There’s no such thing as a perfect trauma informed foster or adoptive parent.

Hi, I’m Tristen. 

Safe Precious Heard is a place where you will find hope and healing on your journey of raising children with relational trauma backgrounds.

There’s no such thing as a perfect parent.

Being a trauma informed foster or adoptive parent can be hard work. As a parent raising a child with a trauma history, we can easily beat ourselves up for not being able to do the “hard work” perfectly all the time. We often judge ourselves according to our child’s behavior rather than the progress we are making to change ourselves and the way we parent.

One of my mentors taught me the saying, “There’s no such thing as a perfect parent. Only a growing one.” I love this saying because it’s true. The goal is not to be a perfect parent. Sadly, it took me years to realize this. I beat myself up for not measuring up. All my negative thoughts about myself, my child, and my parenting skills left me depressed, ashamed, and resentful. For a long time, I thought the goal was to be perfect. Perfect parents don’t fail. Perfect parents don’t feel stress or shame. Perfect parents get it right ALL the time! FYI – Perfect parents don’t exist.

Who gets it right 100% of the time? It’s impossible! Human error is part of life. We all do things at times that we don’t intend or regret. Especially if you are raising a child who experienced early childhood trauma. The stress gets to us. We’ve all messed up; said no when we should’ve said yes, corrected when we should’ve connected, ignored triggers, yelled, and escalated things by our actions.

So if the goal isn’t to be perfect, what is it? Practice. Practice means progress, not perfection. I’ve grown to cringe when I hear the phrase, “Practice makes perfect.” We’ve probably all grown up with that saying. But it’s just not true. Practice doesn’t make us perfect parents, it makes us growing parents. So the goal is to be a practicing parent, not a perfect parent.

Practicing parents try.
Practicing parents fail.
Practicing parents say sorry.
Practicing parents feel shame and they forgive themselves and keep practicing. 

How do you practice parenting? Learn trauma-informed parenting techniques and then apply them. You will figure out what works, and what doesn’t. You will become aware of your triggers, pay attention to them and figure out the why behind each of your triggers. Practice making changes to the way you think about your circumstances, your child, and their behavior. It takes time to reframe your thoughts but become intentional about it. Your thoughts cannot stay the same when you practice awareness and intentionality. Being aware of and intentional about your thoughts and behaviors IS practicing. It’s also “rewiring” your brain.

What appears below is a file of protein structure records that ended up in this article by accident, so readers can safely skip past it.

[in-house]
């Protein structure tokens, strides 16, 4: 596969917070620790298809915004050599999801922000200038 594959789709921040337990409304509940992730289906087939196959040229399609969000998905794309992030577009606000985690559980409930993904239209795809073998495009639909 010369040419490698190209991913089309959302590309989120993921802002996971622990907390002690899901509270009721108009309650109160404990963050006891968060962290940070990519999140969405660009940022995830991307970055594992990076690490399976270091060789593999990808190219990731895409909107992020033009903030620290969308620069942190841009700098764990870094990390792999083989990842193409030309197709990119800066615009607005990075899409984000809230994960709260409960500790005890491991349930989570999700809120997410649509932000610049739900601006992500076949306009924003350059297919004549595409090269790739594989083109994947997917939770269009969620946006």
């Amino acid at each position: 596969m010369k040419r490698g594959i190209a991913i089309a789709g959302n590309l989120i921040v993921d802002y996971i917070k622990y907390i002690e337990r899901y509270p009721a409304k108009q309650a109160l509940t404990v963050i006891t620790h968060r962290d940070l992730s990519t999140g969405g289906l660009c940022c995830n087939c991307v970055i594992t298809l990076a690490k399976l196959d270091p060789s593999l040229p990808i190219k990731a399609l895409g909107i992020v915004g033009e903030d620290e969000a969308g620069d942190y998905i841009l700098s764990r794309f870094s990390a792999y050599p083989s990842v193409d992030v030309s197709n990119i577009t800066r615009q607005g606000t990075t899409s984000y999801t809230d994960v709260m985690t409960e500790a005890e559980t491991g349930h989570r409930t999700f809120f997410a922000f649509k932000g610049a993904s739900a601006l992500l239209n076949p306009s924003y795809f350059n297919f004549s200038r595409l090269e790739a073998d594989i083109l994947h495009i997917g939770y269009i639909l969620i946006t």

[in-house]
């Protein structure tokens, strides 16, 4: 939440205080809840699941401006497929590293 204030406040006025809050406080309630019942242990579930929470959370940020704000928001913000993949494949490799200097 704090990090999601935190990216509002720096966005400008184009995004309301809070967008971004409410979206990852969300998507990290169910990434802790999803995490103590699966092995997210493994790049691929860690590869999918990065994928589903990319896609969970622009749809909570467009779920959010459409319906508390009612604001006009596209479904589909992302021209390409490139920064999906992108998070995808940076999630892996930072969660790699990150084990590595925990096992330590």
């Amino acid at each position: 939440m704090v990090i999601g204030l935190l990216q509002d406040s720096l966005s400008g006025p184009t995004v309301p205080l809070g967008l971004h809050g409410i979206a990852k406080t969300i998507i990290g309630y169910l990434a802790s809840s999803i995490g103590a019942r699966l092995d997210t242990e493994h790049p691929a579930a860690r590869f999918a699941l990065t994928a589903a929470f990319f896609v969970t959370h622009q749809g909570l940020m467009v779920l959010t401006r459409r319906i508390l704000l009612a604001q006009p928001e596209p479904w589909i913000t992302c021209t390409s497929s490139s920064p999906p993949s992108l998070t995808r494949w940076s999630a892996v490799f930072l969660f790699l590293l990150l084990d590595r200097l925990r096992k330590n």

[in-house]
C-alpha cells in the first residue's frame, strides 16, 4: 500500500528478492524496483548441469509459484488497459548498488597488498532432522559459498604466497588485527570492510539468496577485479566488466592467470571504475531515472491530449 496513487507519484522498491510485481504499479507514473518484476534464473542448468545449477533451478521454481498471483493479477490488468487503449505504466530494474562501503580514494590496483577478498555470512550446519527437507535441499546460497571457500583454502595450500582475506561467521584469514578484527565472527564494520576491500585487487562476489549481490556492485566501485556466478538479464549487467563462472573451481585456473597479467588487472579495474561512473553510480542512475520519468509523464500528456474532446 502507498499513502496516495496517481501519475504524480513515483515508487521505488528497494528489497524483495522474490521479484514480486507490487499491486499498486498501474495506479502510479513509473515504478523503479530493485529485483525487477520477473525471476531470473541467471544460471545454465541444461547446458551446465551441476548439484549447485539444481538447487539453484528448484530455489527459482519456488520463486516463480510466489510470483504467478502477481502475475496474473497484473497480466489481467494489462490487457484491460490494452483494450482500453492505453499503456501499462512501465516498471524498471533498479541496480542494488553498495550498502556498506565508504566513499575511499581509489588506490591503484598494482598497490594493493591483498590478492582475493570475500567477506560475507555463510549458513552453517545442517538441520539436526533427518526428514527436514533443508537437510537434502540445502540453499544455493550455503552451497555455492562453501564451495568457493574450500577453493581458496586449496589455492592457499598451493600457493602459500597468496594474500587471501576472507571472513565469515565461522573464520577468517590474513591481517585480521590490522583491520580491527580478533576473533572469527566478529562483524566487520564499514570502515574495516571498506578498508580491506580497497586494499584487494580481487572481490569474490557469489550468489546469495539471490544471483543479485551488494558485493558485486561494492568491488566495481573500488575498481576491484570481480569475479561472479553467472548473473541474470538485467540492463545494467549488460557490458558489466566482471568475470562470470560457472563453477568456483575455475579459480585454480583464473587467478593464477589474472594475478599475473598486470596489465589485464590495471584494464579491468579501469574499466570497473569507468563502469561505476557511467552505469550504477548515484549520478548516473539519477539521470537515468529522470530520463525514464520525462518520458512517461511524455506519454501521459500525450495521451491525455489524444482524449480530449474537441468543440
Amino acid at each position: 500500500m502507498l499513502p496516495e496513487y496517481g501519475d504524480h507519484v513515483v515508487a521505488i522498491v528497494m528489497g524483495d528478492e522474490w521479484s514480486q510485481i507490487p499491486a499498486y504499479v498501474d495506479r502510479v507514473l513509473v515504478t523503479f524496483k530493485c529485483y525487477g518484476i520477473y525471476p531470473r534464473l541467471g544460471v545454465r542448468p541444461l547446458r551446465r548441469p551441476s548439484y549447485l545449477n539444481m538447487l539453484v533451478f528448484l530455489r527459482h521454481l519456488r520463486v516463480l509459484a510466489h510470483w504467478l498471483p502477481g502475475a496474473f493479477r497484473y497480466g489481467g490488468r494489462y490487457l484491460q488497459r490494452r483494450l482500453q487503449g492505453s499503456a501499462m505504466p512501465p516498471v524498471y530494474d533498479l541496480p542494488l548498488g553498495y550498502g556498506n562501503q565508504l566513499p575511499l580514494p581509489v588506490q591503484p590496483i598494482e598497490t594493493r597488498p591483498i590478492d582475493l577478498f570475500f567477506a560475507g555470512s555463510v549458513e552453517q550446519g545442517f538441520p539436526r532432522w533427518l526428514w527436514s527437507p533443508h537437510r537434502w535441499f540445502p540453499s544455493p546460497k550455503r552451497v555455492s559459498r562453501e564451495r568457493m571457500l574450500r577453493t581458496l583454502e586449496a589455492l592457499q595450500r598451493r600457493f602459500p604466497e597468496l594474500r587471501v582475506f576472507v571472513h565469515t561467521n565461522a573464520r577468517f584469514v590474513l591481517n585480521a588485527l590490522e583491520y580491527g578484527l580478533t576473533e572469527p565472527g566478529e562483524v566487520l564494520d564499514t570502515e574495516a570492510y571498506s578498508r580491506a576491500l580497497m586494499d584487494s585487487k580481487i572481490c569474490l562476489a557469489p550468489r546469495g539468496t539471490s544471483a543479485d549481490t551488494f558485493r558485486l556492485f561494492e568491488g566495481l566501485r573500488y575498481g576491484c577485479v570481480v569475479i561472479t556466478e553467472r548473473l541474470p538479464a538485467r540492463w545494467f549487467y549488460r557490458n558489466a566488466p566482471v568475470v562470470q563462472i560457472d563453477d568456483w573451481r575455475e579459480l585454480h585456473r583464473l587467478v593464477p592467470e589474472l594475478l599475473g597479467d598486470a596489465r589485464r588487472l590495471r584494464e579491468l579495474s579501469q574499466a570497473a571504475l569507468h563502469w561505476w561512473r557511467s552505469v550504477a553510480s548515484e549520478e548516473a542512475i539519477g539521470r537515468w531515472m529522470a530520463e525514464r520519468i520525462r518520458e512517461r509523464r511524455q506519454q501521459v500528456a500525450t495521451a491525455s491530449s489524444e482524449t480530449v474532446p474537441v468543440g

Psychologist, Donald Hebb, figured out that “neurons that fire together wire together.” Basically, this means, that when we activate our neural pathways in the brain, by a thought, feeling, or action we begin to set up experiential patterns of response in our brain. “What fires together, wires together” is often used in trauma-informed parent training to explain how the habitual patterns of reactivity (fight or flight) formed in our children’s brains. Due to their repeated experiences of abuse or neglect their brains “wire” into a hyper-developed fight or flight mode. However, the Hebbian Theory can work in our favor too. When we intentionally practice new ways of thinking, responding, and feeling, we are developing new neural pathways.

Practice is progress.

Dr. Kayrn Purvis says in The Connection: Where Hearts Meet (a DVD series), that developing a new neural pathway is like hacking through a jungle with a machete. It takes time. She also illustrates that our old neural pathway is like a five-lane highway, in that it’s easy to get on and off. This can be why we fail and why it takes time and practice to grow as a parent. 

So next time you mess up, admit it, reflect on it and move on.

Practice reframing your thoughts about yourself and your child. In time this new way of thinking will become your new normal and your old way of thinking will diminish, like an abandoned highway left to grow weeds. Remember there’s no such thing as a perfect parent. We are growing parents because we are practicing parents. Every time we intentionally act, think or feel a new way we are changing the neural landscape of our minds. Progress is progress no matter the time it takes. Progress, not perfection is our goal.